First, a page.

I dreamed that while crying in the night, an angel came and held me until morning, just to let me know that God hadn't forgotten about me. But when I woke, my pillow was wet and I was alone. There were days when I didn't want to get out of bed. There were days when I just didn't want to wake up. Maybe I should have married that pimple-faced boy my father brought home, hoping I'd fall in love with. Maybe.
The divorce papers lay on the kitchen table. I wished that I loved him. I wished that I hated him. Maybe I just wished I cared, because I didn't. I knew that I used to care about something, before I got married. I was sure of it. You couldn't have asked me what it was, because I didn't know, and I couldn't have told you. Nothing inspired me. I was lost. I dragged myself into the bathroom and peeled the uniform I'd worn to work the previous day off and threw it in the hamper. I didn't even bother to change into pajamas anymore. Who saw me? Who cared?
I took a quick shower. The walls of the tub were whitish-blue from soap scum and the bottom was slick. I figured that I'd probably slip and hurt myself one day. I ought to switch to baths so that when it happens, I'll drown and that will be the end of my problems. I stumbled out of the shower and just barely caught my balance on the edge of the grimy sink. It needed to be cleaned, too. I reached for my toothbrush, but was gone. I didn't know why it wasn't in my medicine cabinet, but I didn't have the energy to look for it. Instead, I just used mouthwash twice and called my teeth clean.
Back in the bedroom, I pulled out another uniform. I was a nurse's aid at a nursing home called Golden Fields. I hated it there. My clothes only matched because they were all the same color. Blue. It used to be my favorite color. My hair was a mess, so I combed it and pulled it into a ponytail. My make-up was dumped in a drawer in a disheveled mess that would have taken hours to sort. I didn't have the energy to try to put any on that day, so I pushed the drawer shut with my hip and stepped over a pile of dirty clothes as I head for the door.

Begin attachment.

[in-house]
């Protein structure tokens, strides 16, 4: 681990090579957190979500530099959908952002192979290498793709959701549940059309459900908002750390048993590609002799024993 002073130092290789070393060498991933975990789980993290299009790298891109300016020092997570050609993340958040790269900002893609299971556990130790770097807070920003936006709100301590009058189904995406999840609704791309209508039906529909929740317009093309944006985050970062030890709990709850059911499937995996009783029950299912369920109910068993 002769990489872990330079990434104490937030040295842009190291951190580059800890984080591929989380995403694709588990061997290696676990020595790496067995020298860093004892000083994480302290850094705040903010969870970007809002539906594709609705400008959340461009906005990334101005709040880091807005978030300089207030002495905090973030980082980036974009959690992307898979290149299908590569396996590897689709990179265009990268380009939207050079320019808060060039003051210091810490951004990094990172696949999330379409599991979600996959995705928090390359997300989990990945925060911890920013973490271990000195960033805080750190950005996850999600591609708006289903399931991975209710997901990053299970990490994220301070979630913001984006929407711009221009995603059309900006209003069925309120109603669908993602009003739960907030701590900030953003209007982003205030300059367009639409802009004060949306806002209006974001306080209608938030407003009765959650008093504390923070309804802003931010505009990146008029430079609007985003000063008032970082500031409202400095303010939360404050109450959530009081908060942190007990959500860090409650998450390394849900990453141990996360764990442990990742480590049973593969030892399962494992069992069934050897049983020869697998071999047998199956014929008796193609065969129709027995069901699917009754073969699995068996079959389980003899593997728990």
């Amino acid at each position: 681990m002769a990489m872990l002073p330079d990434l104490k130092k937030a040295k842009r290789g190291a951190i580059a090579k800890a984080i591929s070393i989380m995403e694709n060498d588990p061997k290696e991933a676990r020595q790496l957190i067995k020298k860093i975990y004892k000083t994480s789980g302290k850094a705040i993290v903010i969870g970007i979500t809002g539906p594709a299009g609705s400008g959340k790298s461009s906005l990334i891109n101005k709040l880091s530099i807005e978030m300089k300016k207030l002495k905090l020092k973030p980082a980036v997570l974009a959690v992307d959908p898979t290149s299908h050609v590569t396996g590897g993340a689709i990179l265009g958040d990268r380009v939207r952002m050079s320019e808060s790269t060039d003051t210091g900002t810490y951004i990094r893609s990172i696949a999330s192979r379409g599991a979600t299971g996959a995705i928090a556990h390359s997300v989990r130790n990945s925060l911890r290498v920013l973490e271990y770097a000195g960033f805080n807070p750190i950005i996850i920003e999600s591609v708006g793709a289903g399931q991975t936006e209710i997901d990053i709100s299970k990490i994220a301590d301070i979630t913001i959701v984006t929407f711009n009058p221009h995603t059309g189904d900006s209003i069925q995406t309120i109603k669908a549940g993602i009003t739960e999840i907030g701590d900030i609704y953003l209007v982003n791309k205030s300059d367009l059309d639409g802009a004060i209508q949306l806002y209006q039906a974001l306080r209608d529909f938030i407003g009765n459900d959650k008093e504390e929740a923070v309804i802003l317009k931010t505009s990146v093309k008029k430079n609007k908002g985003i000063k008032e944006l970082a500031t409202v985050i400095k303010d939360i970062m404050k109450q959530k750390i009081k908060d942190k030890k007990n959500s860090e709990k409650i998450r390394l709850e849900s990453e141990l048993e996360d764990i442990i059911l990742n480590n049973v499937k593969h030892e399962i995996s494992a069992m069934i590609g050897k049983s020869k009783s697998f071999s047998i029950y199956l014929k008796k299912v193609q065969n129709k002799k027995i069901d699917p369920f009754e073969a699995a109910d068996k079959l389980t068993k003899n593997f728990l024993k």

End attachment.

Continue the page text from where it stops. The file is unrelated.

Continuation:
I hated my job. The nursing home was not like the retirement homes you see on television. On TV, the people are happy and healthy although they need a little help to get along. A nursing home is where they send people when they can't take care of themselves. We had it all there, Alzheimer's, dementia, cancer, even a couple AIDS patients. When I first started working here, I was sure that I could change their lives, but I never made a difference. Life has a way of teaching you what you can actually accomplish.
I swiped my timecard through the slot (They work like a credit card. I have to swipe back out when I leave to go home. It makes it easier for them to track how much time you work.) and make my way down the hall. No doubt I'd have to clean bedpans first. There was nothing I hated more than cleaning those bedpans. It's a disgusting job. No one likes their job. That's not the point of a job. They should make the volunteers do it.
Someone was calling my name and I stopped. I clenched my teeth at my boss's familiar voice. She was young, probably twenty-five, with bright smiles and warm words for everyone. I couldn't stand her, all that joy and pleasantness. I answered her shortly, not even trying to pretend that I cared about what she wanted me to do. I hated everything about this job and I didn't care if I lost it. "Dorothy Hamilton has had another episode down in the "C" corridor. Everyone else is down trying to calm down the residents."
Dorothy Hamilton was a tiny woman with a temper like the wrath of the Old Testament God, hurling dishes and books like fireballs. The other residents, many of whom had become much like children were frightened. Luckily, I do not have to go help calm down some confused, screaming eighty year old woman who thinks she's five and can't find her mother. "A new resident is coming in today, go down and get him accommodated. D103. I would do it myself, but, I just can't right now. Thanks so much Helen."
My boss is upset, I can tell because she keeps pushing her feathery blond hair behind her ears, even though none has escaped. It is strange the things we notice about people.
Anything was better than bedpans. Right after bedpans, however was new residents. They always cry when they arrive. I didn't blame them, I would have cried too. The nursing home was arranged into four halls (A, B, C, and D) with special units for the Alzheimer's patients (Garden Hall) and the terminally ill patients (Arcadia). I drew a calming breath in as I stood outside the door. I was stalling for time before I needed to enter the room. I stood up straight and put a sweet smile on my face.